“One in two employees polled is interested in taking part in company-organised volunteer activities, but only one in five said his employer held such activities in the past year” (Calls To Firms: Make Giving Part Of DNA, Priscilla Goy)
This is not necessarily a problem of mismatch – in which “one in two employees polled is interested in taking part in company-organised volunteer activities, but only one in five said his employer held such activities in the past year” (ST, May 28) – but could signal a wider challenge of transforming words into deeds. After all, only one in three employees volunteer through their employer, and volunteers even cited “paid volunteer leave” as a top factor which would spur them to volunteer. Because if there is strong interest in volunteerism amongst these individuals, and even if these opportunities are far and few between in their companies, why do they not seek endeavours on their own?
Why should employees expect to be paid, if they do take time off for such activities?
In other words, besides the skills-based volunteerism which could be offered to charities – since the professionals will provide greater contributions in this regard – adults in general should be encouraged to be involved in community service, especially after the programmes they were exposed to in their schools. Those who have a genuine interest to serve should do so, even if the absence of organised opportunities. While the number of adult volunteers has increased over the years, getting more Singaporeans engaged is important, since they will be more likely to involve their family members and children in the future. Such undertakings are no less meaningful. Furthermore stories of role models, of volunteers who have been in their sectors for a long time, can also be shared too.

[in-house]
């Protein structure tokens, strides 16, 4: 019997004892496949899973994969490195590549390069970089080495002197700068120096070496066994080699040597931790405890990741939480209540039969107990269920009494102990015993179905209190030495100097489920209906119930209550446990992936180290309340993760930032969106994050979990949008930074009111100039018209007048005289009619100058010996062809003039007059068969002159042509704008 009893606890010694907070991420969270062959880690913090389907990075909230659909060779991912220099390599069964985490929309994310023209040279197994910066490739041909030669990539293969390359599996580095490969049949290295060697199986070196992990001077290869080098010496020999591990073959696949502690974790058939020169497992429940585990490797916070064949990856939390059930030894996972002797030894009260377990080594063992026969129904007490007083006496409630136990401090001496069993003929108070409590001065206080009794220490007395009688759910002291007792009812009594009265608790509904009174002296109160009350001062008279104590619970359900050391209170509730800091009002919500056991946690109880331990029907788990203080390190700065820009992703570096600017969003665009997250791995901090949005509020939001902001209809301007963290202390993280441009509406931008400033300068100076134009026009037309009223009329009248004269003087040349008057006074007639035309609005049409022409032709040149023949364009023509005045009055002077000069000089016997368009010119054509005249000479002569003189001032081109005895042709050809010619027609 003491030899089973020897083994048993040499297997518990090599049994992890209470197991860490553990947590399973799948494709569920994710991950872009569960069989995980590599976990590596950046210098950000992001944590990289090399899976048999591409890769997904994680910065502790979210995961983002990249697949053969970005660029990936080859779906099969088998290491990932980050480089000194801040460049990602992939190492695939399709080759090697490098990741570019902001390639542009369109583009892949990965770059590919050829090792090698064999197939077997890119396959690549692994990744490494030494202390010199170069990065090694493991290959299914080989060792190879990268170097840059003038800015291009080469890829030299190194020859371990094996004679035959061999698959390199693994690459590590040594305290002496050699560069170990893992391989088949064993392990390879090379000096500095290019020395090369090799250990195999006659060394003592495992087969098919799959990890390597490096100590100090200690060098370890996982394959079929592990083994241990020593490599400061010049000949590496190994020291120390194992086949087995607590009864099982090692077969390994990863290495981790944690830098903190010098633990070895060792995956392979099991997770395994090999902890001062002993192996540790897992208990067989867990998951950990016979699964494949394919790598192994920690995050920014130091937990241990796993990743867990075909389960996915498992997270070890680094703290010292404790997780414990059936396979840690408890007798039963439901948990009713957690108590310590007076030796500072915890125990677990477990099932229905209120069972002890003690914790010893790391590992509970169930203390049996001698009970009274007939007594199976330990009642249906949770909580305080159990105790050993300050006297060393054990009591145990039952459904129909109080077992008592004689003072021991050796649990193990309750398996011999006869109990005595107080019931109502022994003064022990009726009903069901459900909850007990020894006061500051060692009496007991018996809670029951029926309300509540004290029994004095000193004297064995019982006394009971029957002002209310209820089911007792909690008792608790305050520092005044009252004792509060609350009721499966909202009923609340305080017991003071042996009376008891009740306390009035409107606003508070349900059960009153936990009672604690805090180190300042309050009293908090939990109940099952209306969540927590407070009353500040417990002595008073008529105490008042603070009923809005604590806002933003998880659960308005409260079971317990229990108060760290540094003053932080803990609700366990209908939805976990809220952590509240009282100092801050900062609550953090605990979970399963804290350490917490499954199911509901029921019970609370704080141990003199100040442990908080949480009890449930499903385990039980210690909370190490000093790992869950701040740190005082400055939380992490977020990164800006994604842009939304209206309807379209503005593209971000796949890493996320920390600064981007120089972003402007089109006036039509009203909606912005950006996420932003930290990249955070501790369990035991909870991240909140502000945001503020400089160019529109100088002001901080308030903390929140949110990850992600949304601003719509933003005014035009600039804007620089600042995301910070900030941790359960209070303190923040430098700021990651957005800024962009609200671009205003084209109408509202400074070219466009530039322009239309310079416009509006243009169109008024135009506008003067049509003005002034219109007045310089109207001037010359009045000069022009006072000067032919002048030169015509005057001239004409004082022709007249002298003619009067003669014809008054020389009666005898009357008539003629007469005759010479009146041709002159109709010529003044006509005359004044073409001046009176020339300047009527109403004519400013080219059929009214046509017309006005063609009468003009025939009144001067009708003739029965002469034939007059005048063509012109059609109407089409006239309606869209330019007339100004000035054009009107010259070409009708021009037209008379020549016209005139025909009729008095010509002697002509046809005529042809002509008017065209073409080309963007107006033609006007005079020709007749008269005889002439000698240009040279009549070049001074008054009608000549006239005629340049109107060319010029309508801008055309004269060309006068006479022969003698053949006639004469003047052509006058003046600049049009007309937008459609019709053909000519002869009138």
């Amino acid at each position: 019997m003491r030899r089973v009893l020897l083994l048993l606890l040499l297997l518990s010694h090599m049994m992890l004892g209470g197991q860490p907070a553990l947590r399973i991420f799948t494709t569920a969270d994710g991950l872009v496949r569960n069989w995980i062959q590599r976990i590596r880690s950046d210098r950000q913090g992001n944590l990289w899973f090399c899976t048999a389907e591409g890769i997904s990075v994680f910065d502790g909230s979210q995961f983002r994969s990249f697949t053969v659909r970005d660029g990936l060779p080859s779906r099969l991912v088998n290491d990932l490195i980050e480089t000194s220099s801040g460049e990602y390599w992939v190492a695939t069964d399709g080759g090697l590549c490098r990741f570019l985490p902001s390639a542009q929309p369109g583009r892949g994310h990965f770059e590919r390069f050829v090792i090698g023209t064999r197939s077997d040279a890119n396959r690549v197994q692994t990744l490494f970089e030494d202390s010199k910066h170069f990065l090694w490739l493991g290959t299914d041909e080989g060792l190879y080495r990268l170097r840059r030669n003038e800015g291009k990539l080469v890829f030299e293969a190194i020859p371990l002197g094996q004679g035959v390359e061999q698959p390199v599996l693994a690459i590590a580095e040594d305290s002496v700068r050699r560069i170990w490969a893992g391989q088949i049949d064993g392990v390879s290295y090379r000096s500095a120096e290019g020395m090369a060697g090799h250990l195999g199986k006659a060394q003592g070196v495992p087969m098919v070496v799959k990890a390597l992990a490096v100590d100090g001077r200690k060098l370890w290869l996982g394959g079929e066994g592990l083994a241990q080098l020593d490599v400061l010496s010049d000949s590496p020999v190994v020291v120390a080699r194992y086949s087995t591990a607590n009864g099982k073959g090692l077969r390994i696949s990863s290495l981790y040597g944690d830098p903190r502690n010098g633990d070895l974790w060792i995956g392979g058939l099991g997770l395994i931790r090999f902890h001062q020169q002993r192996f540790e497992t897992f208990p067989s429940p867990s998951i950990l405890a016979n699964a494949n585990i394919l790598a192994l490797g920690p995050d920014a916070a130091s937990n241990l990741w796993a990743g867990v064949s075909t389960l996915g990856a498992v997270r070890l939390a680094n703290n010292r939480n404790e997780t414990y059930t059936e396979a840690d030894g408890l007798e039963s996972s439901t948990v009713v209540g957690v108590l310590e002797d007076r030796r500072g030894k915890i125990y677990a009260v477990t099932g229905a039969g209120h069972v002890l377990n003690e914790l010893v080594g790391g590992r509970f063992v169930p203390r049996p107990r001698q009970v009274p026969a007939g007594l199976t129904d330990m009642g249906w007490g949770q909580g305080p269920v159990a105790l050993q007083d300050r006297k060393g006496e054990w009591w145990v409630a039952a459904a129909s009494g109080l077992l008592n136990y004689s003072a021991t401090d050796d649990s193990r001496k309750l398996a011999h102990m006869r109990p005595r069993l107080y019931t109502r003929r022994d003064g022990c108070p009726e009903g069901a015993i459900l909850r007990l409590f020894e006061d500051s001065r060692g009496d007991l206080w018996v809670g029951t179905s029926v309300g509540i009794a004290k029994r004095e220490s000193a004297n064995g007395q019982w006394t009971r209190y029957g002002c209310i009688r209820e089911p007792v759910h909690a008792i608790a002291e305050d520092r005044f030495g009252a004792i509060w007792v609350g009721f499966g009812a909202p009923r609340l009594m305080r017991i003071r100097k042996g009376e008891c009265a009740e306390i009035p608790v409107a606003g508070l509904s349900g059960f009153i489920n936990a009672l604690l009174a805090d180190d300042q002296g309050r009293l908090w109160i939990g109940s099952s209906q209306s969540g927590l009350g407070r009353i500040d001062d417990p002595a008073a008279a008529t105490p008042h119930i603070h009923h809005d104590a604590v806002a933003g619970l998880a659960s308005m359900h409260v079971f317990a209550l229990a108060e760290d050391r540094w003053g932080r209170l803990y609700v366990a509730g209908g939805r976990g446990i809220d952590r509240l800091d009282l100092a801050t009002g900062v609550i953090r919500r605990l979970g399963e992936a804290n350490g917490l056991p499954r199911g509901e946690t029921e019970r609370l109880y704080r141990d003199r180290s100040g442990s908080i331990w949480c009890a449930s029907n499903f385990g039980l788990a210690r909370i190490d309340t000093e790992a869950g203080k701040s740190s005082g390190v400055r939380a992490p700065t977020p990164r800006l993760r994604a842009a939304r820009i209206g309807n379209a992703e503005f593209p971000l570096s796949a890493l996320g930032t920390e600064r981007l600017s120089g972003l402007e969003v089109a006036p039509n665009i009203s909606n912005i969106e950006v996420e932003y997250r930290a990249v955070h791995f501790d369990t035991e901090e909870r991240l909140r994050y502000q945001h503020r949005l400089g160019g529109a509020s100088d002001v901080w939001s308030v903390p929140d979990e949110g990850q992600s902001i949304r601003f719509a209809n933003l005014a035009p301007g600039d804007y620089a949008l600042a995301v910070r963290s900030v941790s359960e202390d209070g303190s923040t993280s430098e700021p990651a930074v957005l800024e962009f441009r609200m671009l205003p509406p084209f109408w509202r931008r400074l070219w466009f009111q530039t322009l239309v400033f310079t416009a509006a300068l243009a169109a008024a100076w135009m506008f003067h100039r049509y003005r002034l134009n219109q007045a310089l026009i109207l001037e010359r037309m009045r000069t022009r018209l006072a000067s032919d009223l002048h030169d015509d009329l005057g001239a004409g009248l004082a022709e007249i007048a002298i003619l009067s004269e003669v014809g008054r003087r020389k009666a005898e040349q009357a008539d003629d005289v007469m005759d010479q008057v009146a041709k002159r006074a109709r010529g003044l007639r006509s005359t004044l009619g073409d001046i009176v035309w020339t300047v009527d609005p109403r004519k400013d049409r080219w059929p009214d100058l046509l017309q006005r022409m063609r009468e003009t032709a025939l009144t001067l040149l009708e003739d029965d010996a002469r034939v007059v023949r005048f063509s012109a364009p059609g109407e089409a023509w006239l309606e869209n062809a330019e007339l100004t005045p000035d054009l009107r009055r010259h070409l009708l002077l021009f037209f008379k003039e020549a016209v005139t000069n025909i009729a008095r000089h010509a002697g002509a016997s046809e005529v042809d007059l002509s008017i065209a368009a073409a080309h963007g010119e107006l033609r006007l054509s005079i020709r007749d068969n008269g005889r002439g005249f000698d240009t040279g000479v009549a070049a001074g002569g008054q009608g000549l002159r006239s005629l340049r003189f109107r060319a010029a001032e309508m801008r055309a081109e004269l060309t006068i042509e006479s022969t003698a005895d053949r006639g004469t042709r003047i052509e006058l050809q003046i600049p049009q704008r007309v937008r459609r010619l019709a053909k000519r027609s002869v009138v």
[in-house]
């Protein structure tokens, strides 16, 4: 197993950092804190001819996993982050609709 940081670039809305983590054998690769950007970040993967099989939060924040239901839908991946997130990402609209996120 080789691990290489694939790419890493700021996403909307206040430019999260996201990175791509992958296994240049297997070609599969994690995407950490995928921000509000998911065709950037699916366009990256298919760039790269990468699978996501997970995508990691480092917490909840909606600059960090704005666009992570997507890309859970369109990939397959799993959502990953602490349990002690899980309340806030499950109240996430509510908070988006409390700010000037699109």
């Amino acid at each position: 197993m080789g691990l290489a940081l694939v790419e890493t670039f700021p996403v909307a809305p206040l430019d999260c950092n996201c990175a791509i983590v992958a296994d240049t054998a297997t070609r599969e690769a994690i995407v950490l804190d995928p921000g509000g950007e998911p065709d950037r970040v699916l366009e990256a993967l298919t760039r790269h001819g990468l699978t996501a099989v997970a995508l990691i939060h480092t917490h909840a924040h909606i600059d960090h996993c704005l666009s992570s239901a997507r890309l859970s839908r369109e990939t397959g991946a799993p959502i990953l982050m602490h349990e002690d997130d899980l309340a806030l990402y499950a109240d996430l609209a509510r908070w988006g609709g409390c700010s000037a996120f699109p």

Another reason why volunteering independently may be more constructive is the oft-cited scepticism attached to corporate volunteerism. While manpower and resources could be mobilised with ease in a corporation, the notion of corporate social responsibility may also include staff members who are reluctant – but are compelled by colleagues or superiors – and could be used with more pragmatic objectives in mind: boosting public relations, distracting from possible oversights, or using these occasions to paint themselves in a positive light. And these motives can be hard to ascertain. In this vein the initiative of the individual will count for more, and in the bigger picture an organisation like the National Volunteer and Philanthropy Centre could raise awareness of such openings in the non-profits, thereby encouraging more to venture out on their own.